To help us prepare for the fast of Yom Kippur, here's a quotation from the poet Rumi, which I found in this Ramadan readings post from Baraka:
There is an unseen sweetness in the stomach's emptiness.
We are lutes. When the soundbox is filled, no music can come forth.
When the brain and the belly burn from fasting, every moment a new song rises out of the fire. The mists clear, and a new vitality makes you spring up the steps before you.
Be empty and cry as a reed instrument.
Be empty and write secrets with a reed pen.
When satiated by food and drink, an unsightly metal statue is seated where your spirit should be.
When fasting, good habits gather like helpful friends. Fasting is Solomon's ring.
Don't give in to illusion and lose your power. But even when will and control have been lost, they will return when you fast, like soldiers appearing out of the ground, or pennants flying in the breeze.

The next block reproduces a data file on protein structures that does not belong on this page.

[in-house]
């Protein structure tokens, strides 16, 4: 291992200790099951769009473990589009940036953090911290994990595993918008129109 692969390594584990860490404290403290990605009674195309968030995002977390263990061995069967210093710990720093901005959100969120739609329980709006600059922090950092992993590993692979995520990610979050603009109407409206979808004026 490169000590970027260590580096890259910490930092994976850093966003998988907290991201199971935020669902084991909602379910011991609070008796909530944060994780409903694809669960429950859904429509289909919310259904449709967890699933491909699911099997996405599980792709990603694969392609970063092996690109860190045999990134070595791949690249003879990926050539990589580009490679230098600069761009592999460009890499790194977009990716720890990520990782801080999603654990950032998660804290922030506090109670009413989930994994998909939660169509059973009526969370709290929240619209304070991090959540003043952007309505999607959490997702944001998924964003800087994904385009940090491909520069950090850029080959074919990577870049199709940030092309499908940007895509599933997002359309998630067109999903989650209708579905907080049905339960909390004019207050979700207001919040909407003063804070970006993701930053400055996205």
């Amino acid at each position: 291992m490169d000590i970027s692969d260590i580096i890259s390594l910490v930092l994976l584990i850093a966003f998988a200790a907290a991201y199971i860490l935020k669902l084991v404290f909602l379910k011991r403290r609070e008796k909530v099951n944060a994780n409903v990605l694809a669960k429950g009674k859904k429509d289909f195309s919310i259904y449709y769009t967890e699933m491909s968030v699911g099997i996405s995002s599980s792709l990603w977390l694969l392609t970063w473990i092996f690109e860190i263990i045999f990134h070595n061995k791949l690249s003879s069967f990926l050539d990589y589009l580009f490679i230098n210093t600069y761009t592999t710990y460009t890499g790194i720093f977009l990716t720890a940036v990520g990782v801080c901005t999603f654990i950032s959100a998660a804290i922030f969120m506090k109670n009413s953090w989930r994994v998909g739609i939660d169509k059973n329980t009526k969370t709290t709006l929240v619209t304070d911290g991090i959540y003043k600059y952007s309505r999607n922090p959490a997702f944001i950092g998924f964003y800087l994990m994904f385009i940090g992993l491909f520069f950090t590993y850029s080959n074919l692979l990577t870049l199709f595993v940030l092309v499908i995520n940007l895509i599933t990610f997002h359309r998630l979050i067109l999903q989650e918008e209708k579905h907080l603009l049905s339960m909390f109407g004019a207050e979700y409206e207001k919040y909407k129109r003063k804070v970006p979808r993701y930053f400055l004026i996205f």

I especially love "Be empty and cry as a reed instrument" (which I can't help mentally reshaping into "Be empty and cry as a horn instrument," thinking of the wail of the shofar) and "Be empty and write secrets with a reed pen," which resonates for me as a hint of the ineffable way that poems can arise out of unknowing.
I'm off to Elat Chayyim (in its new home at the Isabella Freedman
Center) for a Shabbat
Shuvah and Yom Kippur retreat, so I won't be online again until
after the holiday. (Spending Yom Kippur there last year was amazing; this year I'm looking forward to using Shabbat Shuvah as a time to really dig into preparing for the holiday.)
Tzom kal, everyone -- an easy fast to you, whether you're fasting just for Yom Kippur or during every daytime of Ramadan. May your observance bring you closer to the meaning that you seek.